About Me

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I have been an elementary and secondary school teacher and administrator. Currently, I am a faculty member in the Faculty of Education at Wilfrid Laurier University, Waterloo, Ontario, Canada. My M.Ed. and Ph.D. had a focus on the educational and linguistic experiences of children who moved from other countries to Canada.

Wednesday, April 27, 2011

Connecting Buffalo and South Korea

Here's another example of how students (university in this case) are making glocal connections.  I've been thinking of ways we can incorporate some micro-credit ideas into my work in Haiti and this article speaks to this as well.  The work I have been doing around using digital technologies to develop educational leadership capacity in Haiti requires financial support from the north (the university and private donors to this point). We need to be able to make this work sustainable and that will require helping Haitian school leaders to find ways to support the training.  If you have creative ideas of ways that we could use micro-credit concepts to support Haitian educational leaders in this way, please let me know (ssider@wlu.ca)!

Click on the link below to read the article:

Buffalo and South Korea

Saturday, April 23, 2011

Article in local paper

Here is an article in our local paper (Woolwich Observer) regarding the work in Haiti (click on the title below):

Making things better, a bit at a time

Saturday, April 16, 2011

Technology to Teach in Bihar, India

Bihar is where I grew up.  It's considered one of the poorest parts of India.  I found this article incredible - it describes how Skype is being used to teach children in this impoverished province of India:

Skype connects New Delhi to Bihar

Houston, BC

I'm just about to leave Houston, BC (northern BC) after spending a few absolutely delightful days here.  A workshop on Fetal Alcohol Spectrum Disorder (FASD) on Thursday night was well received with about 25 parents and teachers in the audience.  Burns Lake, just a short distance away, has the highest prevalence of FASD in Canada.  In many ways, FASD is a disaster within our own land, particularly amongst our First Nations brothers and sisters.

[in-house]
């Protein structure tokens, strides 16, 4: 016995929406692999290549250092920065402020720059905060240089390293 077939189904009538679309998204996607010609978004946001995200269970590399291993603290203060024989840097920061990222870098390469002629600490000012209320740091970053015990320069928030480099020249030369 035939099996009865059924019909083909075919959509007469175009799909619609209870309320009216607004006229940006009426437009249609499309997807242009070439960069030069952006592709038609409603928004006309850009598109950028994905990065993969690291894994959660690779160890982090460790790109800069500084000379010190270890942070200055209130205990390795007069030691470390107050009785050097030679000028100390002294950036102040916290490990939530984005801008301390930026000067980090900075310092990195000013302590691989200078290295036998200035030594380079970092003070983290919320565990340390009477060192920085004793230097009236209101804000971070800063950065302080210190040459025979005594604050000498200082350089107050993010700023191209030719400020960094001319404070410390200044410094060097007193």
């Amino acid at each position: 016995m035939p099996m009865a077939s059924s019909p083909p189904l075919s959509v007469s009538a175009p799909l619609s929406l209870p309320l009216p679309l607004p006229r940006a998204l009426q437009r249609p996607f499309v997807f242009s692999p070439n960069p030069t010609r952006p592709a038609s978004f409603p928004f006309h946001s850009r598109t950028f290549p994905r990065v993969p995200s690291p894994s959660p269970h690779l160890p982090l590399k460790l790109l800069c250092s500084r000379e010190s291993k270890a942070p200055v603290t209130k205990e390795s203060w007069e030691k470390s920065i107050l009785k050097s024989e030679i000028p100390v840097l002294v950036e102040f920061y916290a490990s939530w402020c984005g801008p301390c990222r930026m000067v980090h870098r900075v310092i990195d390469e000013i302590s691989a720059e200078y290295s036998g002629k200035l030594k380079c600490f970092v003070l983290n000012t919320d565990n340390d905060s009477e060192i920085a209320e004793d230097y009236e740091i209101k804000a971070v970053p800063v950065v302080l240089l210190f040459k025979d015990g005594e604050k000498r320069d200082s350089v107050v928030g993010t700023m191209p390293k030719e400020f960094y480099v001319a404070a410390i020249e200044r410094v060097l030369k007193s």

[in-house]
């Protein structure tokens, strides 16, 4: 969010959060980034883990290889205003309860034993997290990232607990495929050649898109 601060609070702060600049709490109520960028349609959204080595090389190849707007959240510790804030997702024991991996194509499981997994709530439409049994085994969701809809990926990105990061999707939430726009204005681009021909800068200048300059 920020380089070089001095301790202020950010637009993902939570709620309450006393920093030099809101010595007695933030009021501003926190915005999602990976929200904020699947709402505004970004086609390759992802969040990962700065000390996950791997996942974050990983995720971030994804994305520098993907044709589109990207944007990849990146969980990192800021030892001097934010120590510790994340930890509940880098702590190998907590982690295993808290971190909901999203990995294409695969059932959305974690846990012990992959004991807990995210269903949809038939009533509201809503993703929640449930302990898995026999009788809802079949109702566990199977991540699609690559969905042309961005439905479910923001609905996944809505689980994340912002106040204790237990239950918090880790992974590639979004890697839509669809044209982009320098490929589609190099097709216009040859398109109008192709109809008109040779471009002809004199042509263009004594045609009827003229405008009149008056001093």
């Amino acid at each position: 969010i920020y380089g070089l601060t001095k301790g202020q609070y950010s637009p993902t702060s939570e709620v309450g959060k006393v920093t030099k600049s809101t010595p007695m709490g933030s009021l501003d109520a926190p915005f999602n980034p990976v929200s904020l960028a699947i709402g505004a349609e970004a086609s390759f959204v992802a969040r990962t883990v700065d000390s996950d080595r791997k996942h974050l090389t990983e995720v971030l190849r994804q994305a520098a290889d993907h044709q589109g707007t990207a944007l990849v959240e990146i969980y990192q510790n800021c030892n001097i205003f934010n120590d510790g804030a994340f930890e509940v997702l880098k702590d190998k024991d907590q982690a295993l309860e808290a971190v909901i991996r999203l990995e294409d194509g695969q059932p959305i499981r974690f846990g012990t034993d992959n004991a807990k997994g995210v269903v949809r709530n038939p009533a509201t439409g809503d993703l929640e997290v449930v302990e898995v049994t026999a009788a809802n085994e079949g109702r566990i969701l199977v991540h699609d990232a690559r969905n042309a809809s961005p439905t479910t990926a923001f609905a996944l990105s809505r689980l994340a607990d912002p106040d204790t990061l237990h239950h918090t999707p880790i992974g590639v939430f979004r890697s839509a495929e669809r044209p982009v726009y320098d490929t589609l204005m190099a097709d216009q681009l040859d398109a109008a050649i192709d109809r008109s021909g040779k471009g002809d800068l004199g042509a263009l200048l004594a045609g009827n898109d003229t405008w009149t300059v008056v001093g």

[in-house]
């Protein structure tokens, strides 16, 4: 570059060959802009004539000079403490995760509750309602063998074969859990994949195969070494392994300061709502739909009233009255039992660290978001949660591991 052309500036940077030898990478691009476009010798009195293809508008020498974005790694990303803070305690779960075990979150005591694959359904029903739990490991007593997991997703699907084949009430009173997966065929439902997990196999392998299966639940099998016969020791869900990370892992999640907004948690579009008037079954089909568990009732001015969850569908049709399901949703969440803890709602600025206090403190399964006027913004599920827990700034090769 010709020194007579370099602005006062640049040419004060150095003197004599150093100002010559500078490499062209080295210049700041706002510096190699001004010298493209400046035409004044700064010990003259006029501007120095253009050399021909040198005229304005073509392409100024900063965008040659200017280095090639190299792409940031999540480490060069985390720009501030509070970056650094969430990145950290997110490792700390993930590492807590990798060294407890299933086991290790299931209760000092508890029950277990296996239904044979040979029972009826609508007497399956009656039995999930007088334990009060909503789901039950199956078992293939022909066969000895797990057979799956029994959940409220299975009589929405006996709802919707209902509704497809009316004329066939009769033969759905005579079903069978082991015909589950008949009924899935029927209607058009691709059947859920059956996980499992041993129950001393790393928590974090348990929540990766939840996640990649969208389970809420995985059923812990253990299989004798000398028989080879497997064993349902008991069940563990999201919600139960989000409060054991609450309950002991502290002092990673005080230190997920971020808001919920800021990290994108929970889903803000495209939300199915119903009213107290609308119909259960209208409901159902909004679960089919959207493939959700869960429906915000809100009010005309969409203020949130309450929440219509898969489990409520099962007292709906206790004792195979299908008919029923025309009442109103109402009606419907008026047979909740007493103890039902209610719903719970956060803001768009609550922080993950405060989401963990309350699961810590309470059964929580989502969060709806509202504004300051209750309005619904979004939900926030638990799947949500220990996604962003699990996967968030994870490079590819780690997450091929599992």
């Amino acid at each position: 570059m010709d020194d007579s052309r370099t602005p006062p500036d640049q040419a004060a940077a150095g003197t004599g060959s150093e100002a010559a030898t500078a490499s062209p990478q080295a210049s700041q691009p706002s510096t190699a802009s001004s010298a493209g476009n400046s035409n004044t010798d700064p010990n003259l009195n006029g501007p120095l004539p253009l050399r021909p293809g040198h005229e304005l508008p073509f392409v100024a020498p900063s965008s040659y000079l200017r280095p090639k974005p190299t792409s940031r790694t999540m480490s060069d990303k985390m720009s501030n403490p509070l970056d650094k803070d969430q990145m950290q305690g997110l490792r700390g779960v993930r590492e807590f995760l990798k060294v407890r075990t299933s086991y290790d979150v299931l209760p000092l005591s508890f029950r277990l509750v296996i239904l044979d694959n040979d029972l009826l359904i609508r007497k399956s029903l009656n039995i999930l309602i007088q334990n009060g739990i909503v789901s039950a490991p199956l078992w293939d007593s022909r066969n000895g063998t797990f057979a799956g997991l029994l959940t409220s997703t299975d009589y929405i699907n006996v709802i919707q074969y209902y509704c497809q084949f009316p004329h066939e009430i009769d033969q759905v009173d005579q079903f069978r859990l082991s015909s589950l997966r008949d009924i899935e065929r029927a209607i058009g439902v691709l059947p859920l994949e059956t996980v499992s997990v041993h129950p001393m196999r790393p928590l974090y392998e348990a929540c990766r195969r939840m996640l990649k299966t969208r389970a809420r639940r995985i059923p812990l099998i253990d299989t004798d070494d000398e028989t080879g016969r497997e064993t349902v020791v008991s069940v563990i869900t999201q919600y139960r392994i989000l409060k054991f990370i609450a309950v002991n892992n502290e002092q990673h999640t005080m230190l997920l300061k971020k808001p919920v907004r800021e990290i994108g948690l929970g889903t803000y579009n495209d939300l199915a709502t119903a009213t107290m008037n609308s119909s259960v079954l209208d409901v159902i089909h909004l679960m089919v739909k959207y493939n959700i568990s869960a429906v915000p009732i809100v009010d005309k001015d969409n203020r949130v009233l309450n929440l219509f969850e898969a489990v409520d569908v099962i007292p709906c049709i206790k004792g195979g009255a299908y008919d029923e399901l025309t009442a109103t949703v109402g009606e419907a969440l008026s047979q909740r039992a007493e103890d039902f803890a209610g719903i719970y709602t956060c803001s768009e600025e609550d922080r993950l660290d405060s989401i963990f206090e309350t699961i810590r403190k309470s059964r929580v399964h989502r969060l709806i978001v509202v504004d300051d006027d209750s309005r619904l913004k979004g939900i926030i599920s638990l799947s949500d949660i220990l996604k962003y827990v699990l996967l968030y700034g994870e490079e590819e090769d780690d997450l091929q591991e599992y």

Three keynote sessions yesterday focused on glocal perspective building. I provided some of my favourite activities to stimulate dialogue on how we can engage our students in expanding their ideas and knowledge of the world:  maps of Bangladesh, perspective pictures, cross the line, etc.  There was some great dialogue and lots of positive feedback.  Three other highlights of the day were:  a panel discussion (conservative Mennonite, east India, and Carrier First Nation), an international cuisine lunch (featuring bannock and salmon, perogies, butter chicken, samosas, sausage and saurkraut sp? - all favourites of mine!), and a number of dances by gr. 4 students of the Carrier First Nation.  What a lovely day!

Monday, April 4, 2011

Presentations on Haiti this week

This week I'm doing seven presentations in Waterloo schools regarding the digital mentoring project in Haiti!  This, combined with presentations at two universities in the past month, has really increased interest in the project.  Next week, I'm talking to a group of interested adults in Toronto. 

As momentum builds, we are working on the leadership modules which will be electronically available as of May.  We've received a number of the iPads and are considering how we can most effectively use them.  I'm starting to hear from my principal colleagues in Haiti too and excitement is building there too!

Skype in the classroom

Skype has introduced a great new resource to connect teachers (and schools) globally.  Check it out: http://education.skype.com/